Is the war winnable? "It is unlikely that we will be able to defeat the Taliban. The ingredients of successful counterinsurgency campaigns in places like Malaya -- control of the borders, large numbers of troops in relation to the population, strong support from the majority ethnic groups, a long-term commitment and a credible local government -- are lacking in Afghanistan."

But what should the allied forces do? "The best Afghan policy would be to reduce the number of foreign troops from the current level of 90,000 to far fewer; perhaps 20,000. In that case, two distinct objectives would remain for the international community: Development and counterterrorism."

So says Rory Stewart, writing in "The London Review of Books." But the president of the United States will not be deterred.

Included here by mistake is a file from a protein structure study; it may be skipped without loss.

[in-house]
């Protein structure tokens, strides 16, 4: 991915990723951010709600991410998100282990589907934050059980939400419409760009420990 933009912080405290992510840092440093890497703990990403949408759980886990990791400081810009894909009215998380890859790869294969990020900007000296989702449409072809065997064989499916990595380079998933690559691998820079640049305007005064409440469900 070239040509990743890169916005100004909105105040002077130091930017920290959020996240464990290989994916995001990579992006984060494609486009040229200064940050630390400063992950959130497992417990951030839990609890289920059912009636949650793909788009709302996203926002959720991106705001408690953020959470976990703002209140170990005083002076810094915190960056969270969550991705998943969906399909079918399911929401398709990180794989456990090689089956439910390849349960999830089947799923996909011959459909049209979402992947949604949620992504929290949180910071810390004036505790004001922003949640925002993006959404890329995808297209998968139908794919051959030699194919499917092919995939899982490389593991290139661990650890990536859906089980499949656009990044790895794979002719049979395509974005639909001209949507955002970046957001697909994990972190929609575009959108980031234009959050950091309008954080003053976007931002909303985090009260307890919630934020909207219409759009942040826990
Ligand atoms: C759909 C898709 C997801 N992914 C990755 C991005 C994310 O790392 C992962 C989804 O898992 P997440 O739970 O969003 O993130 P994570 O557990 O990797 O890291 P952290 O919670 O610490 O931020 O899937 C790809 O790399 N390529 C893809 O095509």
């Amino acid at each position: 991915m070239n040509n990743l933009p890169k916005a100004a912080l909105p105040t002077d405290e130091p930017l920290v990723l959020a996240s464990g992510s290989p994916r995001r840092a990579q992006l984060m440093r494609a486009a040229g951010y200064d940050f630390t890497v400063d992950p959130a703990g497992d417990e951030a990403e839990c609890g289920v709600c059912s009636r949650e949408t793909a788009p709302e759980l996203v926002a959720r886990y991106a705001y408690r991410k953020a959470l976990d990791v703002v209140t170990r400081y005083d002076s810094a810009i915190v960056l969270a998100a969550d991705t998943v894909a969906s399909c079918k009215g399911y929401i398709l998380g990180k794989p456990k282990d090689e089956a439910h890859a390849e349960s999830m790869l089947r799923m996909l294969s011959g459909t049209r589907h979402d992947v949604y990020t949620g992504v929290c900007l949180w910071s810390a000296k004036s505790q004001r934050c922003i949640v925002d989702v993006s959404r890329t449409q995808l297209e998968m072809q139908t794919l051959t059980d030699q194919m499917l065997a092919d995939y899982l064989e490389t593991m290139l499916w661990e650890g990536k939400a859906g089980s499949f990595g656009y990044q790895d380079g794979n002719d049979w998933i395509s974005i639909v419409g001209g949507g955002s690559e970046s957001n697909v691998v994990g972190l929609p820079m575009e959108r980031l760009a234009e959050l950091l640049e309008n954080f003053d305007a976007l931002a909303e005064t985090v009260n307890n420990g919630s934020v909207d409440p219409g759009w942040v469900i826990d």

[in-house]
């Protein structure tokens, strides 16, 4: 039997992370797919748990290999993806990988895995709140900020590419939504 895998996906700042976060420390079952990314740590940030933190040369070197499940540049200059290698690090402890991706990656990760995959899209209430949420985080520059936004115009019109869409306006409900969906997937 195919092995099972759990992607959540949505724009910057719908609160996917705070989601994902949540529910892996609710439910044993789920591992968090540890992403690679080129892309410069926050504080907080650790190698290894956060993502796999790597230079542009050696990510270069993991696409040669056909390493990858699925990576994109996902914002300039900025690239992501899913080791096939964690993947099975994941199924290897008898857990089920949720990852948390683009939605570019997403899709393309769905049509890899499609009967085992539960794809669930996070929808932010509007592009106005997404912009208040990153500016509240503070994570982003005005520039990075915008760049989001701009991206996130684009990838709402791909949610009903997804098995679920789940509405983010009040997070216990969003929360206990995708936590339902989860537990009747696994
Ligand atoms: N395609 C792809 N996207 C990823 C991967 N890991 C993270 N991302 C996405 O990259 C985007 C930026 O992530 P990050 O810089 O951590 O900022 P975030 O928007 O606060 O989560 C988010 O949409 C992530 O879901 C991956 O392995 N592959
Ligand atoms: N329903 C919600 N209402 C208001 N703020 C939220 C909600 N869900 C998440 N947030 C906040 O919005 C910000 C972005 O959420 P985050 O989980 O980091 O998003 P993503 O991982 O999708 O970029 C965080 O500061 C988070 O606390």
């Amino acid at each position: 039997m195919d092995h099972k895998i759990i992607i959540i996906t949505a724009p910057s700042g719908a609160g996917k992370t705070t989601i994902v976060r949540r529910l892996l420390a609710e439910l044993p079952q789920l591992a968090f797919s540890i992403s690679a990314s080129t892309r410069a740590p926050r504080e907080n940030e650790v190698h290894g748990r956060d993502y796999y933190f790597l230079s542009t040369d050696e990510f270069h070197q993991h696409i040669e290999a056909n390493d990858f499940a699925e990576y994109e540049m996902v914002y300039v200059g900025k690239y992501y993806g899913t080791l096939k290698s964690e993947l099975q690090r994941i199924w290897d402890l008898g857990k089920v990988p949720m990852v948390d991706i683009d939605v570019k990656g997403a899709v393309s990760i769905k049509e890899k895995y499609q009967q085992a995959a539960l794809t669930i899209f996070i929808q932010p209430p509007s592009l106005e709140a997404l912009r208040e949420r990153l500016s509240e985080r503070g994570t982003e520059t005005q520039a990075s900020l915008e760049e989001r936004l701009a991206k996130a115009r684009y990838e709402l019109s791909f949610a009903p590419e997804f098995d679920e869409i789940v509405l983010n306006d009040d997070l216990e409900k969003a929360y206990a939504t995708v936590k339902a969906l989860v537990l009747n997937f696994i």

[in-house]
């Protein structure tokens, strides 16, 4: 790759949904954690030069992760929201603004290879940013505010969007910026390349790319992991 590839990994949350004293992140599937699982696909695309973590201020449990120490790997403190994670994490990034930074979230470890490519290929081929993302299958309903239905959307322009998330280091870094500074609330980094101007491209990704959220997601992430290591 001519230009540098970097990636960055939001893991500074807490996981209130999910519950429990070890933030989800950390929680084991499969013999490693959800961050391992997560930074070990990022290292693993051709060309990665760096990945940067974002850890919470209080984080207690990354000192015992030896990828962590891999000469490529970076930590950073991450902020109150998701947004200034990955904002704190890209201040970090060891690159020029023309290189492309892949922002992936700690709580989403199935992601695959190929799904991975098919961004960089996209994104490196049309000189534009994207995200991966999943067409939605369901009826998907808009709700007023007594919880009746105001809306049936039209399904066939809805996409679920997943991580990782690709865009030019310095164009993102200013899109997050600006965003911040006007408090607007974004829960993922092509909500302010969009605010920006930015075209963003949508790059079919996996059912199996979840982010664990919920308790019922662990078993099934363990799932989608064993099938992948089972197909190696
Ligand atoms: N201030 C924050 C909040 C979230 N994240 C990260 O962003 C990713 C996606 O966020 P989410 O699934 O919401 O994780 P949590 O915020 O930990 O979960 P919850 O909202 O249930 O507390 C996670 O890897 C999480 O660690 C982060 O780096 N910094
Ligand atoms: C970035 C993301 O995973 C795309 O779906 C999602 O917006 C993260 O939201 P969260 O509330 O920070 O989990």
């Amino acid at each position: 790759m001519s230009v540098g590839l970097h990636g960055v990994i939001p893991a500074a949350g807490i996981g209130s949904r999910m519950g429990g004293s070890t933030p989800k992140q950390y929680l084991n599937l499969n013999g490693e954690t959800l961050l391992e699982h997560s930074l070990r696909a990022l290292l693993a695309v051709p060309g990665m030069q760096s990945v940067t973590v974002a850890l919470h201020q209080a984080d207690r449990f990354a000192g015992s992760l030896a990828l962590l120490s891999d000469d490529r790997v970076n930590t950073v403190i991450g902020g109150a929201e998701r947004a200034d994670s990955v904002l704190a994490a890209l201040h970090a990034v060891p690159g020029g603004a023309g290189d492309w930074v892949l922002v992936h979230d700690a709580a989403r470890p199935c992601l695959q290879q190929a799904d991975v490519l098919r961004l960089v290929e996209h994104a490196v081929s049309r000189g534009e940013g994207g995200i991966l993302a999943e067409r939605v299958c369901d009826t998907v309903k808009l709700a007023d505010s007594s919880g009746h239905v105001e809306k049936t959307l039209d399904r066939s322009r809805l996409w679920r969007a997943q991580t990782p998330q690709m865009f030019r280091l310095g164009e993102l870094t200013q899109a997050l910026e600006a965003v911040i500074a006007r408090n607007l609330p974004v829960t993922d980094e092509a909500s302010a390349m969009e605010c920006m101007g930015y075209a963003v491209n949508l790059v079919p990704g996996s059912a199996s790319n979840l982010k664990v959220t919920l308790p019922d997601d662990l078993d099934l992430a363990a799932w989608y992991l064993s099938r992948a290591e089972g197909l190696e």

PRESIDENT OBAMA: (From videotape.) The United States has made a lasting commitment to defeat al Qaeda, but also to support the democratically elected sovereign governments of both Pakistan and Afghanistan. That commitment will not waver.

DR. MCLAUGHLIN: Question: Is this nation-building? Is President Barack Obama committing to nation-building in Afghanistan? Monica Crowley.

MS. CROWLEY: Yes, it is. And this is the much-derided approach when it was undertaken by President Bush in Iraq, where President Obama, who was then a senator and a candidate, really had some significant issues with it. But here he is, trying to do the exact same thing in Afghanistan.